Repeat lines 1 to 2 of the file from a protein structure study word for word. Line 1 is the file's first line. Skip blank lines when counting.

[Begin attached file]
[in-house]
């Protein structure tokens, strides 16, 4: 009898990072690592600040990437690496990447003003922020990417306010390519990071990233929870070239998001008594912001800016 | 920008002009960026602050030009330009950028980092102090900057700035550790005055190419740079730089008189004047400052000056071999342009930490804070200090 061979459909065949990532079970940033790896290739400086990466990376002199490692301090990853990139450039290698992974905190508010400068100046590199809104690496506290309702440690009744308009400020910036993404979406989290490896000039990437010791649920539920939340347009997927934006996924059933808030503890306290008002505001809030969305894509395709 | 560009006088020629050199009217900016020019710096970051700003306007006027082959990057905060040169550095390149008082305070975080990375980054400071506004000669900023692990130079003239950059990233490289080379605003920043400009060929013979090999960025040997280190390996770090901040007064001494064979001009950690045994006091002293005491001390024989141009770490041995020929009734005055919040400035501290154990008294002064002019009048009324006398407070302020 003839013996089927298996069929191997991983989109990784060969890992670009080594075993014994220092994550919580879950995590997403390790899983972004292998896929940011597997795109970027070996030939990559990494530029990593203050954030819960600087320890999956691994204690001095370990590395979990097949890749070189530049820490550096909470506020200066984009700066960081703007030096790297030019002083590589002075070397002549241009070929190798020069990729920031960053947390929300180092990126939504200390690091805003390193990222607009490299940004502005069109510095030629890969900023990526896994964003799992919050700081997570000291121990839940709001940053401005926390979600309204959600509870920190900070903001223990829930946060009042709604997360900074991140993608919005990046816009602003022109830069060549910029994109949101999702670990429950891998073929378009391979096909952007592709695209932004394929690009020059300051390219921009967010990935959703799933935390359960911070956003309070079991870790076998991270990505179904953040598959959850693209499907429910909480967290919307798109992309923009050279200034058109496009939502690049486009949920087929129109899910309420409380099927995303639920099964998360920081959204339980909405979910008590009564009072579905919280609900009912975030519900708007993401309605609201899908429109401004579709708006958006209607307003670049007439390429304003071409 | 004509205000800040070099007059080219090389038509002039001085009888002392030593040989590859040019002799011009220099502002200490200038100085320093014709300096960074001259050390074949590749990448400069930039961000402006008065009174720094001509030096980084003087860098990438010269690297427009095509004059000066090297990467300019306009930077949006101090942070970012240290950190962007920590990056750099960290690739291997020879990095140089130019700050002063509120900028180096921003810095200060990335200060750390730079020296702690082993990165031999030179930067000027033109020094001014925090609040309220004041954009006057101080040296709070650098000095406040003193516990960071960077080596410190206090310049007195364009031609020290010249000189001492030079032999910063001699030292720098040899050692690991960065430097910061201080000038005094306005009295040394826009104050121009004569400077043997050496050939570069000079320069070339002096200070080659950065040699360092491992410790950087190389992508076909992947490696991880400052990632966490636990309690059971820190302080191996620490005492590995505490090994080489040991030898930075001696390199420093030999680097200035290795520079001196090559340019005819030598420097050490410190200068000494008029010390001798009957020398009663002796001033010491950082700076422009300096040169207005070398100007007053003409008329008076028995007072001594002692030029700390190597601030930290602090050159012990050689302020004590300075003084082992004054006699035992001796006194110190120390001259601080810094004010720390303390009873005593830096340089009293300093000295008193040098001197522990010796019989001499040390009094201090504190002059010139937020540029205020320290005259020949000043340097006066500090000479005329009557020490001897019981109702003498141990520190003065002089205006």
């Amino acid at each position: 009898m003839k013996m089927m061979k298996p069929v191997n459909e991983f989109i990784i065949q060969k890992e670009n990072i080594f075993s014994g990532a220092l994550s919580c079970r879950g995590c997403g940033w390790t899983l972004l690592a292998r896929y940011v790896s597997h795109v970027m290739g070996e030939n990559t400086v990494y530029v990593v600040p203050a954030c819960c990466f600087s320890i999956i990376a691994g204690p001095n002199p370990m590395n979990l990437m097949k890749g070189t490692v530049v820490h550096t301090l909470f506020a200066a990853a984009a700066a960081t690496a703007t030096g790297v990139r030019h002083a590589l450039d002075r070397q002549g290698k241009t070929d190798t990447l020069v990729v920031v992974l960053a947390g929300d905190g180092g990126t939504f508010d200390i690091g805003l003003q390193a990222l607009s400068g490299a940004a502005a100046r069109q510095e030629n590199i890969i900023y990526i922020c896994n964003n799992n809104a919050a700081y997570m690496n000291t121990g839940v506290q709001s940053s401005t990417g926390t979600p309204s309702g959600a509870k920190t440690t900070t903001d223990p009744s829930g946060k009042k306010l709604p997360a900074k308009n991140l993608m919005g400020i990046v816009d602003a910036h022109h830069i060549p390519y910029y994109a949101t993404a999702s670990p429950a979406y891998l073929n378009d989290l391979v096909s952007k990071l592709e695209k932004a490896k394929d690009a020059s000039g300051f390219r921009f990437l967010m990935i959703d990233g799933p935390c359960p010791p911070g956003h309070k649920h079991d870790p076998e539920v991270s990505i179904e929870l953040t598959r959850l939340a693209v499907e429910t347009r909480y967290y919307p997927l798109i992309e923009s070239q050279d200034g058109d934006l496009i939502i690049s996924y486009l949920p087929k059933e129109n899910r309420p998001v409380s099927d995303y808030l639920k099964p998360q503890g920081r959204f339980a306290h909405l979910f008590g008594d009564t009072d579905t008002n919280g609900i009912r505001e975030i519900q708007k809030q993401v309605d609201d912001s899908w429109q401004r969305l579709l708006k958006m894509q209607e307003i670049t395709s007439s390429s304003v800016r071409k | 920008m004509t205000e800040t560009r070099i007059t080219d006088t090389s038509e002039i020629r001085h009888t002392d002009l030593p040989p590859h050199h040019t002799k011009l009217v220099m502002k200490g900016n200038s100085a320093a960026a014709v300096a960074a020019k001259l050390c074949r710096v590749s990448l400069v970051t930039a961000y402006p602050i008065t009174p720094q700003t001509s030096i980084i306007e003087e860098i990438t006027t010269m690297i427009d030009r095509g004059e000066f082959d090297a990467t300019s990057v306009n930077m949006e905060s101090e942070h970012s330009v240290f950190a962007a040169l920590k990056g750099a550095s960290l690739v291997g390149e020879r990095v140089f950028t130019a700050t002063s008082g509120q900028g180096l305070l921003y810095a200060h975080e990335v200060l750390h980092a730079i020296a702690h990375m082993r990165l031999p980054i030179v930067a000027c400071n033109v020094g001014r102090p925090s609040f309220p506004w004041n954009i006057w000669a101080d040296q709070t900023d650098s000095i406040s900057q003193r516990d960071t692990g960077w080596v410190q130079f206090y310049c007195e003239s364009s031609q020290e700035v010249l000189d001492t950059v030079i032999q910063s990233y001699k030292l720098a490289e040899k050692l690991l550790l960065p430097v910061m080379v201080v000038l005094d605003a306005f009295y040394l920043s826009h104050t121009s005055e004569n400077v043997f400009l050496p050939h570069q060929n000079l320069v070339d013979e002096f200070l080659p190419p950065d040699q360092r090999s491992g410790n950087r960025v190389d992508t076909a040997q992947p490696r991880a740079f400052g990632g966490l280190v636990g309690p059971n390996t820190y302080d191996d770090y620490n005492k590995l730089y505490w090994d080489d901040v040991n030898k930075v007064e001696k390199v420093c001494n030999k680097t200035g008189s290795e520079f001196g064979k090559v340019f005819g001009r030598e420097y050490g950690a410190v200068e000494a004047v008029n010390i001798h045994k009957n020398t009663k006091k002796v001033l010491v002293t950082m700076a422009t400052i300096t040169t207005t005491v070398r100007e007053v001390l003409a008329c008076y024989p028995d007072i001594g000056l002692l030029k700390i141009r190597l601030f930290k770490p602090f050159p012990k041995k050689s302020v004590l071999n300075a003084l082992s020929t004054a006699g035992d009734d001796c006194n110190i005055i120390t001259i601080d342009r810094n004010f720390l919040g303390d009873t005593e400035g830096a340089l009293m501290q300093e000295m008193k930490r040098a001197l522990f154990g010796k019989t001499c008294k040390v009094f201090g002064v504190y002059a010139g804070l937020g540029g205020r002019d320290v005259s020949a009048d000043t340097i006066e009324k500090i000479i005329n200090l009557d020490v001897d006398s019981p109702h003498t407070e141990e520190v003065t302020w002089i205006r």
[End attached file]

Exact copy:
[in-house]
């Protein structure tokens, strides 16, 4: 009898990072690592600040990437690496990447003003922020990417306010390519990071990233929870070239998001008594912001800016 | 920008002009960026602050030009330009950028980092102090900057700035550790005055190419740079730089008189004047400052000056071999342009930490804070200090 061979459909065949990532079970940033790896290739400086990466990376002199490692301090990853990139450039290698992974905190508010400068100046590199809104690496506290309702440690009744308009400020910036993404979406989290490896000039990437010791649920539920939340347009997927934006996924059933808030503890306290008002505001809030969305894509395709 | 560009006088020629050199009217900016020019710096970051700003306007006027082959990057905060040169550095390149008082305070975080990375980054400071506004000669900023692990130079003239950059990233490289080379605003920043400009060929013979090999960025040997280190390996770090901040007064001494064979001009950690045994006091002293005491001390024989141009770490041995020929009734005055919040400035501290154990008294002064002019009048009324006398407070302020 003839013996089927298996069929191997991983989109990784060969890992670009080594075993014994220092994550919580879950995590997403390790899983972004292998896929940011597997795109970027070996030939990559990494530029990593203050954030819960600087320890999956691994204690001095370990590395979990097949890749070189530049820490550096909470506020200066984009700066960081703007030096790297030019002083590589002075070397002549241009070929190798020069990729920031960053947390929300180092990126939504200390690091805003390193990222607009490299940004502005069109510095030629890969900023990526896994964003799992919050700081997570000291121990839940709001940053401005926390979600309204959600509870920190900070903001223990829930946060009042709604997360900074991140993608919005990046816009602003022109830069060549910029994109949101999702670990429950891998073929378009391979096909952007592709695209932004394929690009020059300051390219921009967010990935959703799933935390359960911070956003309070079991870790076998991270990505179904953040598959959850693209499907429910909480967290919307798109992309923009050279200034058109496009939502690049486009949920087929129109899910309420409380099927995303639920099964998360920081959204339980909405979910008590009564009072579905919280609900009912975030519900708007993401309605609201899908429109401004579709708006958006209607307003670049007439390429304003071409 | 004509205000800040070099007059080219090389038509002039001085009888002392030593040989590859040019002799011009220099502002200490200038100085320093014709300096960074001259050390074949590749990448400069930039961000402006008065009174720094001509030096980084003087860098990438010269690297427009095509004059000066090297990467300019306009930077949006101090942070970012240290950190962007920590990056750099960290690739291997020879990095140089130019700050002063509120900028180096921003810095200060990335200060750390730079020296702690082993990165031999030179930067000027033109020094001014925090609040309220004041954009006057101080040296709070650098000095406040003193516990960071960077080596410190206090310049007195364009031609020290010249000189001492030079032999910063001699030292720098040899050692690991960065430097910061201080000038005094306005009295040394826009104050121009004569400077043997050496050939570069000079320069070339002096200070080659950065040699360092491992410790950087190389992508076909992947490696991880400052990632966490636990309690059971820190302080191996620490005492590995505490090994080489040991030898930075001696390199420093030999680097200035290795520079001196090559340019005819030598420097050490410190200068000494008029010390001798009957020398009663002796001033010491950082700076422009300096040169207005070398100007007053003409008329008076028995007072001594002692030029700390190597601030930290602090050159012990050689302020004590300075003084082992004054006699035992001796006194110190120390001259601080810094004010720390303390009873005593830096340089009293300093000295008193040098001197522990010796019989001499040390009094201090504190002059010139937020540029205020320290005259020949000043340097006066500090000479005329009557020490001897019981109702003498141990520190003065002089205006």